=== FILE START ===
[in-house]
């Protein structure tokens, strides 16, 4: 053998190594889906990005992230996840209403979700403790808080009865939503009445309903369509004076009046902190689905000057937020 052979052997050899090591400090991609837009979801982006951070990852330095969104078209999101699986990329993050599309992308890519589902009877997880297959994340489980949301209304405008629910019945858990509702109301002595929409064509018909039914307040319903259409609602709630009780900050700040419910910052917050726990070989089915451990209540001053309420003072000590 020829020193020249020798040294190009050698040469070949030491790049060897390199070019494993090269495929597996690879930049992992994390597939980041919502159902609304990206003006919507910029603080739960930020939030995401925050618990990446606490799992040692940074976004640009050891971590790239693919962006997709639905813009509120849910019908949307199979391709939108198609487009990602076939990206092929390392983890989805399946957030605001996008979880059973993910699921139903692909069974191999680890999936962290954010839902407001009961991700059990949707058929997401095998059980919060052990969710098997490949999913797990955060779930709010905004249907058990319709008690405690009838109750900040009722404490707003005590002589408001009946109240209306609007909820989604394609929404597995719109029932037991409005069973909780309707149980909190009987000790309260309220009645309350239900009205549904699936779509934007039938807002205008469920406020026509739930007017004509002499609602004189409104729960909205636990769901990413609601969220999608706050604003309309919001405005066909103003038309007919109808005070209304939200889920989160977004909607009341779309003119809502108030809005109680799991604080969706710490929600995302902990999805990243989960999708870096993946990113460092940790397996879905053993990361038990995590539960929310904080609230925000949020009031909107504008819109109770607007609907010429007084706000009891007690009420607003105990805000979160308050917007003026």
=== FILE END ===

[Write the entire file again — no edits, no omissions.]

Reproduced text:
[in-house]
């Protein structure tokens, strides 16, 4: 053998190594889906990005992230996840209403979700403790808080009865939503009445309903369509004076009046902190689905000057937020 052979052997050899090591400090991609837009979801982006951070990852330095969104078209999101699986990329993050599309992308890519589902009877997880297959994340489980949301209304405008629910019945858990509702109301002595929409064509018909039914307040319903259409609602709630009780900050700040419910910052917050726990070989089915451990209540001053309420003072000590 020829020193020249020798040294190009050698040469070949030491790049060897390199070019494993090269495929597996690879930049992992994390597939980041919502159902609304990206003006919507910029603080739960930020939030995401925050618990990446606490799992040692940074976004640009050891971590790239693919962006997709639905813009509120849910019908949307199979391709939108198609487009990602076939990206092929390392983890989805399946957030605001996008979880059973993910699921139903692909069974191999680890999936962290954010839902407001009961991700059990949707058929997401095998059980919060052990969710098997490949999913797990955060779930709010905004249907058990319709008690405690009838109750900040009722404490707003005590002589408001009946109240209306609007909820989604394609929404597995719109029932037991409005069973909780309707149980909190009987000790309260309220009645309350239900009205549904699936779509934007039938807002205008469920406020026509739930007017004509002499609602004189409104729960909205636990769901990413609601969220999608706050604003309309919001405005066909103003038309007919109808005070209304939200889920989160977004909607009341779309003119809502108030809005109680799991604080969706710490929600995302902990999805990243989960999708870096993946990113460092940790397996879905053993990361038990995590539960929310904080609230925000949020009031909107504008819109109770607007609907010429007084706000009891007690009420607003105990805000979160308050917007003026």